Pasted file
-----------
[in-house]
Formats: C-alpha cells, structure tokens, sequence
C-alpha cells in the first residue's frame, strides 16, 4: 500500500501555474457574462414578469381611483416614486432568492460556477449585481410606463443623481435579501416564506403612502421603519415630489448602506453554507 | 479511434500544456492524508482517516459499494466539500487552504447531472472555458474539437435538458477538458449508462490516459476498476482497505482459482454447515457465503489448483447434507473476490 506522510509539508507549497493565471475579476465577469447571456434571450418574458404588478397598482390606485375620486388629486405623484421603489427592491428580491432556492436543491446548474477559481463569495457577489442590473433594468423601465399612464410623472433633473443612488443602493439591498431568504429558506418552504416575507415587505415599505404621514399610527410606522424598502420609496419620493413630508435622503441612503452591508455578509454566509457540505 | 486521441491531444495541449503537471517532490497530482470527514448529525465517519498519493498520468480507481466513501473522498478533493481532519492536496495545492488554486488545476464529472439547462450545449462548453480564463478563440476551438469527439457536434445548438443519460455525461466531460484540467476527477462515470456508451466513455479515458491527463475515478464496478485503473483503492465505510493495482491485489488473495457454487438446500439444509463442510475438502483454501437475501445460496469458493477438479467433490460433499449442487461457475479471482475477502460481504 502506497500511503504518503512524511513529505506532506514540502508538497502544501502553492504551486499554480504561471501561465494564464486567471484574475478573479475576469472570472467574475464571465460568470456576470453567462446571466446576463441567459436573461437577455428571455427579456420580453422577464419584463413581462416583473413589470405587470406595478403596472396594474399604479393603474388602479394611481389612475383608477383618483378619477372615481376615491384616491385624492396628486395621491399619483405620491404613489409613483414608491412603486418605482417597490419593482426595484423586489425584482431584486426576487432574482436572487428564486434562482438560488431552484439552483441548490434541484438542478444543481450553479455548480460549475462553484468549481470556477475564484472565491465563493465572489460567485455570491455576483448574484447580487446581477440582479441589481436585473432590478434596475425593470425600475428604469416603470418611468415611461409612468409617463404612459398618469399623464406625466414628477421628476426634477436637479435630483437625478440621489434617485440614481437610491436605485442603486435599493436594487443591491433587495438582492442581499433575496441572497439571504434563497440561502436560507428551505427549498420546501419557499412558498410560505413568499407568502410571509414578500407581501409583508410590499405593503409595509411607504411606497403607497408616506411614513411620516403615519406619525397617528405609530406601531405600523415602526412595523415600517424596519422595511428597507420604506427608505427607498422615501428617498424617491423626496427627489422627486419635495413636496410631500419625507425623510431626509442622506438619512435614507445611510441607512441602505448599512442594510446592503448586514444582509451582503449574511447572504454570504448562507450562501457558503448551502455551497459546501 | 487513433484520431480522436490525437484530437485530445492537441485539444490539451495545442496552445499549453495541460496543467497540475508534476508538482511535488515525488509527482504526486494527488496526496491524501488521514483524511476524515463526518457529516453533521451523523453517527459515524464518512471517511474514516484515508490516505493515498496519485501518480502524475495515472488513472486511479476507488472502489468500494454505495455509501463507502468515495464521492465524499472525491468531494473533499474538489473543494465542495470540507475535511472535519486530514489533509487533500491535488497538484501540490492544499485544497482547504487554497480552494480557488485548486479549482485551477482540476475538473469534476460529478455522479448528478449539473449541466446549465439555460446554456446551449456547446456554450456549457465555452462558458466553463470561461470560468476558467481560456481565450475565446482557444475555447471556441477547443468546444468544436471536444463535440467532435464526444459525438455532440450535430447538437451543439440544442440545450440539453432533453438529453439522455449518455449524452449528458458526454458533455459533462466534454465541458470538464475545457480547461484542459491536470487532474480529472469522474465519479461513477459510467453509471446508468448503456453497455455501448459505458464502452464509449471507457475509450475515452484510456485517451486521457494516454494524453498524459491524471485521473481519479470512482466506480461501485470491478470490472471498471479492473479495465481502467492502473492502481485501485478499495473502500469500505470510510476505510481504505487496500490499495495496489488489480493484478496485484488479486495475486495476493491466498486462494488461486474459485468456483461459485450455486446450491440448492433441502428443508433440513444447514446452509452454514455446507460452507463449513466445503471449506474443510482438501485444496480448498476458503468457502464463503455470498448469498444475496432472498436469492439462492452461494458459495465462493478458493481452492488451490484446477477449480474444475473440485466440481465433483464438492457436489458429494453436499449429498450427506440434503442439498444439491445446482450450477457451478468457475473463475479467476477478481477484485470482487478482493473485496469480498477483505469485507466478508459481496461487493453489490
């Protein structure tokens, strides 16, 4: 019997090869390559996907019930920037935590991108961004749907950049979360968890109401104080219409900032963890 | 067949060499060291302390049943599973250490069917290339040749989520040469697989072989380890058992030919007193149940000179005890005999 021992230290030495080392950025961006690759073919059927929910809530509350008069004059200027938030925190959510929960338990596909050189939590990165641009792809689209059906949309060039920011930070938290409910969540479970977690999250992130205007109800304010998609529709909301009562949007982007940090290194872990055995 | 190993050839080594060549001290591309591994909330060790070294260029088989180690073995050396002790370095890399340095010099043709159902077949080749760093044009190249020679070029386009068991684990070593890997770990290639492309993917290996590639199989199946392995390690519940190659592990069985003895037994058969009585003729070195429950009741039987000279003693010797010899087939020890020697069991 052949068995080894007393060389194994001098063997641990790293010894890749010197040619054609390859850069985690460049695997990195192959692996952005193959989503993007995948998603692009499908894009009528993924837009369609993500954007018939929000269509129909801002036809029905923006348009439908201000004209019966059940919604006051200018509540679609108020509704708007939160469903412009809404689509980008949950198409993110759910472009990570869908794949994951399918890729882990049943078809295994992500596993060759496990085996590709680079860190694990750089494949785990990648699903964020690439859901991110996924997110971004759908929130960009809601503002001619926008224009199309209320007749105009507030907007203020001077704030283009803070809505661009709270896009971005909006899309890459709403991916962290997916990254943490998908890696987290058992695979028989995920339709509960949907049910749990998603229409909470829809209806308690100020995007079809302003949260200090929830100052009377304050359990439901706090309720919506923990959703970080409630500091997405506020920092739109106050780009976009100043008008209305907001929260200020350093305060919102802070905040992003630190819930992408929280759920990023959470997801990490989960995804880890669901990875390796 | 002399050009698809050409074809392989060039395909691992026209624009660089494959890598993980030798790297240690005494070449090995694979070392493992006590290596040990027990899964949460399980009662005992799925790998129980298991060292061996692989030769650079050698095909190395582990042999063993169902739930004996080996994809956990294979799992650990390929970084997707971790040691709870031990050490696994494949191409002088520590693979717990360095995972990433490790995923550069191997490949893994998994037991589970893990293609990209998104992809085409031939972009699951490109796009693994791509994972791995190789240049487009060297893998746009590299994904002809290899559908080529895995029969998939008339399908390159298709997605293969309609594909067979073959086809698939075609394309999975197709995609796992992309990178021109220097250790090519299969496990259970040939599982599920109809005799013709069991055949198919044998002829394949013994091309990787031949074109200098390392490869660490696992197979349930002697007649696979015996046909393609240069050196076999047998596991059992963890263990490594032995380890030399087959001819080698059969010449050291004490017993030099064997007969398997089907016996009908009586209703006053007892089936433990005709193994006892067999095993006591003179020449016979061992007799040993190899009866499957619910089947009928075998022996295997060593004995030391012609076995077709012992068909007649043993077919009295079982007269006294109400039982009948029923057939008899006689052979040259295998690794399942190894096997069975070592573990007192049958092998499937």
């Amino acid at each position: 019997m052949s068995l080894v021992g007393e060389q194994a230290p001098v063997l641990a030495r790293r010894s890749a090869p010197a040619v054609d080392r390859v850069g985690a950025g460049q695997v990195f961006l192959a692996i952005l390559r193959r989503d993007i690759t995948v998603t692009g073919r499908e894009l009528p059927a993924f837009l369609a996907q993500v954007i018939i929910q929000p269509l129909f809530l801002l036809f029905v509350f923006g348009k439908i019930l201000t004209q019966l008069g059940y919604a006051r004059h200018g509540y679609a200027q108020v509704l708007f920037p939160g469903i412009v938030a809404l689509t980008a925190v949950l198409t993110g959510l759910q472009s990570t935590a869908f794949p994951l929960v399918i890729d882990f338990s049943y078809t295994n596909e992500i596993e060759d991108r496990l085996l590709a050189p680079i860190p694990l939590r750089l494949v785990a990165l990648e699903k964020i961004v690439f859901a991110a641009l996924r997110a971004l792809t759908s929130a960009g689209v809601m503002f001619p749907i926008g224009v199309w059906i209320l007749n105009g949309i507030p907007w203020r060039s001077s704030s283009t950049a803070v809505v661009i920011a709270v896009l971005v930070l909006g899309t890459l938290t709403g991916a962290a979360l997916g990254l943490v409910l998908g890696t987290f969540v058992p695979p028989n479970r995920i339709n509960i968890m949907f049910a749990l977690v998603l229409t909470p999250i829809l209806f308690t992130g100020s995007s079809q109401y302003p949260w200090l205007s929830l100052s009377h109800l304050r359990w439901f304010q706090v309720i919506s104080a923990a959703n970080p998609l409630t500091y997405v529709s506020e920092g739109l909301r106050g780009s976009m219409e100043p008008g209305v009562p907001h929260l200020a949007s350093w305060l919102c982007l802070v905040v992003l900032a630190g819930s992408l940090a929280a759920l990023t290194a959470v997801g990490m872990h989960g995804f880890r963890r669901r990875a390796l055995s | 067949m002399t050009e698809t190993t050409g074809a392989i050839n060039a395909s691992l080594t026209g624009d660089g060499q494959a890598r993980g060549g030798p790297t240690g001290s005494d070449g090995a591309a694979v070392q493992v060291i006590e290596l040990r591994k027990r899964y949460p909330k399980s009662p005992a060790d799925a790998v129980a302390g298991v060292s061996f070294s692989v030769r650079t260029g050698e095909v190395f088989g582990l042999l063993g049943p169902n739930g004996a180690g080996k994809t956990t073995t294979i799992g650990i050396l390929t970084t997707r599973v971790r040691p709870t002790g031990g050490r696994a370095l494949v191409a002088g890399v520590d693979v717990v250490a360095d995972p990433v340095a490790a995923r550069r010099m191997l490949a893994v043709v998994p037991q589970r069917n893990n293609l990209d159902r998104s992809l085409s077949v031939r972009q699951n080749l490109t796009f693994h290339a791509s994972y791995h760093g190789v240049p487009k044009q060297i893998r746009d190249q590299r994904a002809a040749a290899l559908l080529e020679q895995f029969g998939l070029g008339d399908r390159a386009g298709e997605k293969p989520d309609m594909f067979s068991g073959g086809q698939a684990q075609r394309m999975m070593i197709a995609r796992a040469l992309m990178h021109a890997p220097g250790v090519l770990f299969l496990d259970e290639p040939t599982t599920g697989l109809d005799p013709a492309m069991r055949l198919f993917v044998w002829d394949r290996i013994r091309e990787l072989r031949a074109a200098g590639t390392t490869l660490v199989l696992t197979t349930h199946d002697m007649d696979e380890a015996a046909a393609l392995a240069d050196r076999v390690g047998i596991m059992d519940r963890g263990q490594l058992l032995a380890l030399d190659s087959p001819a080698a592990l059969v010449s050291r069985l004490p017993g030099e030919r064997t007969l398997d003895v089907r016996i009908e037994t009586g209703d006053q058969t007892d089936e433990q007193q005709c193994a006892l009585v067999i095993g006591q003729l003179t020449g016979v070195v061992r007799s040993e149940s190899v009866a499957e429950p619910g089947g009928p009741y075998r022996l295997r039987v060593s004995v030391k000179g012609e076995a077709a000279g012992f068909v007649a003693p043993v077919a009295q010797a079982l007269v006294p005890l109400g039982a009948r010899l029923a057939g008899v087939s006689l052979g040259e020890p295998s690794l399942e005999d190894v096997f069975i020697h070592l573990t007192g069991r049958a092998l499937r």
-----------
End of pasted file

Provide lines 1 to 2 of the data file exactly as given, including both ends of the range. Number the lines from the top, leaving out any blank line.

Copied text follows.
[in-house]
Formats: C-alpha cells, structure tokens, sequence